By the early 1900s, the government had grown so much that only a vast building program could accommodate it. As World War II approached, overcrowding pushed federal buildings out of the District, beginning with the Pentagon in 1943. The government's oversight and purse strings have always raised the question of who controls the land in the District. Several massive federal programs, including a failed inner loop highway system, and the clearing of Southwest in the 1960s, have engendered public resistance. Others have clearly changed the city for the better. The neoclassical Federal Triangle area replaced slums and a red-light district. The Smithsonian Institution has grown from one to many world-renowned museums.
Parkland and public space have always been central to city planning in the District. Now, questions arise about how best to balance preservation and use. Rock Creek Valley presented a nearly impassable north-south barrier before the automobile age but today carries a high volume of traffic. L'Enfant's plan created numerous circles and squares that would be suitable for memorials, but the Mall has always been the most desired location. To assure future generations of cultural and commemorative space, the National Capital Planning Commission now encourages distribution of memorials throughout the city.
Washington's Main Street
Connecting the Capitol and the White House, Pennsylvania Avenue has always been the city's ceremonial "Main Street," although its appearance belied its importance for much of its history. Lined by motley buildings, it remained unpaved until the 1870s, and train tracks crossed it until the early 1900s.
Pennsylvania Avenue presents a microcosm of the evolving city of Washington and its federal presence. President John F. Kennedy's administration viewed this traditional route of presidential inaugural parades as unworthy of the capital's stature. By 1965, the Pennsylvania Avenue National Historic Site had been designated, and in 1972, Congress created the Pennsylvania Avenue Development Corporation to revitalize the area. Today Pennsylvania Avenue blends the historical, ceremonial, governmental, commercial, and residential faces of the city.
Take a docent led tour of the exhibition Washington: Symbol and City. For more information please click here.
Sponsors (as of March 13, 2007):
|Charles E. Culpeper Foundation|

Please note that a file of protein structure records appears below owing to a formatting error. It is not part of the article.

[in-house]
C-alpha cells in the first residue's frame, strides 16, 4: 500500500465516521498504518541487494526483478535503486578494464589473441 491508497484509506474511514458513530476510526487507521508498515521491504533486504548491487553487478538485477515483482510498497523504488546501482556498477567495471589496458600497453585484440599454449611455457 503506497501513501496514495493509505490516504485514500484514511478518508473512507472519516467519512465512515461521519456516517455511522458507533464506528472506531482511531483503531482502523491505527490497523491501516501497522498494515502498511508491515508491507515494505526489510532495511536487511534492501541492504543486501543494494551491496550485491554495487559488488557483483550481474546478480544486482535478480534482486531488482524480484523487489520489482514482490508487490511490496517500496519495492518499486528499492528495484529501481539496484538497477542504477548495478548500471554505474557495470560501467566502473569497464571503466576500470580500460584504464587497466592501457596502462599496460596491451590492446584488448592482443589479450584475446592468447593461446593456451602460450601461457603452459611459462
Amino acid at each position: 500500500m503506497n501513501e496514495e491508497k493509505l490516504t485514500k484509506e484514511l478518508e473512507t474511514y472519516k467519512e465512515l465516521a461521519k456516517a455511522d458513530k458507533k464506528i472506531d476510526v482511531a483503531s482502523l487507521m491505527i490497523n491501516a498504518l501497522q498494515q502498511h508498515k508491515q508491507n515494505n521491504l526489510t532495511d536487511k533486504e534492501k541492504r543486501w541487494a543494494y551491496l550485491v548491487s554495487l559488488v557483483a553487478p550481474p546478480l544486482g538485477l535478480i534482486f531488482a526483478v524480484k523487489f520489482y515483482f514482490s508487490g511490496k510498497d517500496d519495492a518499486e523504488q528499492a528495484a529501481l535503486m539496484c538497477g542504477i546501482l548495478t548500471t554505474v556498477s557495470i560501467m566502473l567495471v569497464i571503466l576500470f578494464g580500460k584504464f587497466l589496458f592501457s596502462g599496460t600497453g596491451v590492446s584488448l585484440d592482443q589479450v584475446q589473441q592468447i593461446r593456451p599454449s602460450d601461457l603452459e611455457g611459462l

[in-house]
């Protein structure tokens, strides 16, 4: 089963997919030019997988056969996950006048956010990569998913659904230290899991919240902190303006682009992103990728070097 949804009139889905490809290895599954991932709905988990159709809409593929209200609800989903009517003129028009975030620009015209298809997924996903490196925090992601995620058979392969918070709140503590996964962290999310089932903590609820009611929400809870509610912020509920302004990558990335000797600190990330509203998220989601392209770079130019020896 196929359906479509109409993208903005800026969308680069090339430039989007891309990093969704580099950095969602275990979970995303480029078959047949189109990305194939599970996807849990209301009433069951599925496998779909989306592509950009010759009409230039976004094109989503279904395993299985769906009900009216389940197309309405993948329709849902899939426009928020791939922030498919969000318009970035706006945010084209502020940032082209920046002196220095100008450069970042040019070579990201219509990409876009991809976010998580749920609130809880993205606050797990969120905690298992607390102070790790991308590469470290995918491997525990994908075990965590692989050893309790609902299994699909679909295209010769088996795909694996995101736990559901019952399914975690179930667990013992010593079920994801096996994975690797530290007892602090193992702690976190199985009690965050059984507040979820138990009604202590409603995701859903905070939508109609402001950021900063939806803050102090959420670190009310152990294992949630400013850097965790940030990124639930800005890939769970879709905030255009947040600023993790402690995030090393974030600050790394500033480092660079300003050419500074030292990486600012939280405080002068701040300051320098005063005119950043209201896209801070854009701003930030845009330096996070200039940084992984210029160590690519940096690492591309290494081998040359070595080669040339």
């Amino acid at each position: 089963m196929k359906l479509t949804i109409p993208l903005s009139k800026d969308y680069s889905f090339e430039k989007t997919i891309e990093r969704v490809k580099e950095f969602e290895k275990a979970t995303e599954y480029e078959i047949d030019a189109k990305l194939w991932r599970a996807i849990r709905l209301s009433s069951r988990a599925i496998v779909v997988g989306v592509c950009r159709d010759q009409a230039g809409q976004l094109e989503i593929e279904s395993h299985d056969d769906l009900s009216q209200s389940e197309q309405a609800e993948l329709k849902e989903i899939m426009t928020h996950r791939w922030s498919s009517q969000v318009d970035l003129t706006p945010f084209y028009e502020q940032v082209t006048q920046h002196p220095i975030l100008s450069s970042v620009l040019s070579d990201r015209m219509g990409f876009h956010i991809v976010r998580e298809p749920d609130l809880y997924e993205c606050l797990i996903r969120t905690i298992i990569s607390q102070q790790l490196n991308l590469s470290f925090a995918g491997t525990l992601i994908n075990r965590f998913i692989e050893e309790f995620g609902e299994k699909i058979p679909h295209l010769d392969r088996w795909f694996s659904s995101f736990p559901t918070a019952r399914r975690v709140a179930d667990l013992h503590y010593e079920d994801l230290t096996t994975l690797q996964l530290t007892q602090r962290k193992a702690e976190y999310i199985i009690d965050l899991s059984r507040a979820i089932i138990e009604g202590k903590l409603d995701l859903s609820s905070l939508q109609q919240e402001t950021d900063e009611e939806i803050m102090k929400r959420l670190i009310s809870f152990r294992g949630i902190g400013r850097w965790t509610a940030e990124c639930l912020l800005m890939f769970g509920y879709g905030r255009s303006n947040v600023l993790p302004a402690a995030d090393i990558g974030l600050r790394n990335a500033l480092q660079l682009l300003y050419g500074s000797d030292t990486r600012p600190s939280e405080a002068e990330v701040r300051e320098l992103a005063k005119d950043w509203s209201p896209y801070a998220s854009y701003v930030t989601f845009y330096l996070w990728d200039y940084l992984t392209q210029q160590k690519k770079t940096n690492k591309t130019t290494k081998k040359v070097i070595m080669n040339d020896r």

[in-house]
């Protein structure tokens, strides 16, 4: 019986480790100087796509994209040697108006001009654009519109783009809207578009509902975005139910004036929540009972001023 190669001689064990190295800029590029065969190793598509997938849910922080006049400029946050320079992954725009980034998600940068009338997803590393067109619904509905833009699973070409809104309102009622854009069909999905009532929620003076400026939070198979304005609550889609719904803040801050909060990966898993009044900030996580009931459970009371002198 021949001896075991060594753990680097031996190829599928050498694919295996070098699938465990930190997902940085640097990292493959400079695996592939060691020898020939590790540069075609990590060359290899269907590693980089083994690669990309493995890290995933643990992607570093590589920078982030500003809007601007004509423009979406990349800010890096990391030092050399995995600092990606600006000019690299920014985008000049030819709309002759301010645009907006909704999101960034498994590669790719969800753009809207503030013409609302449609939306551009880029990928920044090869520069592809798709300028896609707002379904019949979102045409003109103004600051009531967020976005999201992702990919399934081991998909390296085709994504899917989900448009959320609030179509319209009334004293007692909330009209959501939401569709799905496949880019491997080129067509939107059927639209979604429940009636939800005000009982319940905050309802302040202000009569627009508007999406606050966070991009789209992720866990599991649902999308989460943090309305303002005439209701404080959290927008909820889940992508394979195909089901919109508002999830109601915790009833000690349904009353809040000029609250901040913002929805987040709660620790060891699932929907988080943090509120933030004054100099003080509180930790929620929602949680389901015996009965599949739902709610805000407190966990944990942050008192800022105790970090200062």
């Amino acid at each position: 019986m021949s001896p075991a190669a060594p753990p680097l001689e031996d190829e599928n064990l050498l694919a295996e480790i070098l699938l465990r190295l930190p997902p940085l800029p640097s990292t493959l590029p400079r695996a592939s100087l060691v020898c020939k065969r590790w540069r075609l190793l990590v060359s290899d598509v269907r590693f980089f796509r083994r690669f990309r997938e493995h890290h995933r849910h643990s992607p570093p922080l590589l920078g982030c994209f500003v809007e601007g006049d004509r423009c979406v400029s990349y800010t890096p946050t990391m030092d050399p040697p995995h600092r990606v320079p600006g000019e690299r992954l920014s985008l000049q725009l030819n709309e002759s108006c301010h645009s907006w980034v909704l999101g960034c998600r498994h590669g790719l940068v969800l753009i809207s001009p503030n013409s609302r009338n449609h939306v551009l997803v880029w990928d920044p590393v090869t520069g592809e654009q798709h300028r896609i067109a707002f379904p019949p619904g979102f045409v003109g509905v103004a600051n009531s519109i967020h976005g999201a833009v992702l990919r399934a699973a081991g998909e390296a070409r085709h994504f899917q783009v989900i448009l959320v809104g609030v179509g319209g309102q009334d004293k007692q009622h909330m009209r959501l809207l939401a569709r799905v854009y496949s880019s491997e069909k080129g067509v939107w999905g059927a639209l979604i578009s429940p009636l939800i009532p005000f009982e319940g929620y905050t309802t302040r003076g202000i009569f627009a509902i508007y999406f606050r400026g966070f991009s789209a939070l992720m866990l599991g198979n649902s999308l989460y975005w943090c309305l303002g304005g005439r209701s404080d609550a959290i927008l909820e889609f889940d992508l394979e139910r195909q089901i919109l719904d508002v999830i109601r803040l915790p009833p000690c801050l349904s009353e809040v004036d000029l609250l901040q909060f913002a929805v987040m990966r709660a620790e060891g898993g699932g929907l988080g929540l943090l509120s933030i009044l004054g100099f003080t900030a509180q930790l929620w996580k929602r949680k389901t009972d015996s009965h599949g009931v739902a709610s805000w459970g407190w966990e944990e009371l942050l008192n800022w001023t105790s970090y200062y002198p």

Fannie Mae Foundation
Jim and Sharon Todd
Blake Real Estate, Inc.
Chevy Chase Bank
DC Office of Planning/Historic Preservation Office
The Kiplinger Foundation
Lt. Col. and Mrs. William Karl Konze
The Peterson Family Foundation
Straley, Katrivanos, and Mazza Families
Stephen G. and Thelma S. Yeonas Foundation
Douglas Development Corp.
The Max and Victoria Dreyfus Foundation
Richard and Lois H. England
HUMANITIES COUNCIL OF WASHINGTON, D.C.
Frederick A. Kober
Louis Dreyfus Property Group
James & Theodore Pedas Family Foundation
Samuel G. Rose
Hattie M. Strong Foundation
Washington Real Estate Investment Trust
James G. Davis Construction Corporation
Charles H. Atherton, FAIA
Shalom Baranes Associates, PC
Louisa and Robert Duemling
Cynthia and Charles Field
Albert and Shirley Small
Jessica and Henry Townsend
Virginia Business Interiors
Wilmer Cutler Pickering Hale and Dorr LLP
Initial research for the exhibition’s redevelopment was generously funded by additional grants from the Eugene and Agnes E. Meyer Foundation and the HUMANITIES COUNCIL OF WASHINGTON, D.C.
Guest Curator: Don Alexander Hawkins
Consulting Curator: Portia James
Exhibition Project Manager: Deborah Sorensen
Script Writer: Sue Voss
Educator: Eileen B. Langholtz
Exhibition Design: Robert Hayward Anderson X-DESIGN
Models: Rebecca Fuller and William Watkins, RAF Models and Displays
Thermoforms: Touch Graphics
Audiovisual Research and Production: VideoTakes, Inc. and Bob Connolly
Picture Research: Joan M. Mathys
Story Research: Martha Davidson
Curatorial Advisory Committee
Harry G. Robinson III, FAIA, AICP, Professor of Urban Design and Dean Emeritus, Howard University
Edward Smith, Ph.D., Director of American Studies and Special Assistant to the Dean, American University
John Michael Vlach, Ph.D., Professor of American Studies and Director of the Folklife Program, The George Washington University
Dreck S. Wilson, ASLA, NOMA, Architectural Historian
Community Advisory Committee
Olivia Cadaval, Ph.D., Folklorist and Chair, Cultural Research and Education, Center for Folklife and Cultural Heritage, Smithsonian Institution
Barbara Franco, former Executive Director, The City Museum; Executive Director, Pennsylvania Historical and Museum Commission
Louis Hicks, Director, Alexandria Black History Museum
Richard Longstreth, Ph.D., Director of the Graduate Program in Historic Preservation, Professor of American Civilization, The George Washington University
Betty C. Monkman, Curator Emerita, The White House
Elizabeth Ross, Independent Tour Operator
Janet Zeller, Ed.D., Accessibility Program Manager, USDA Forest Service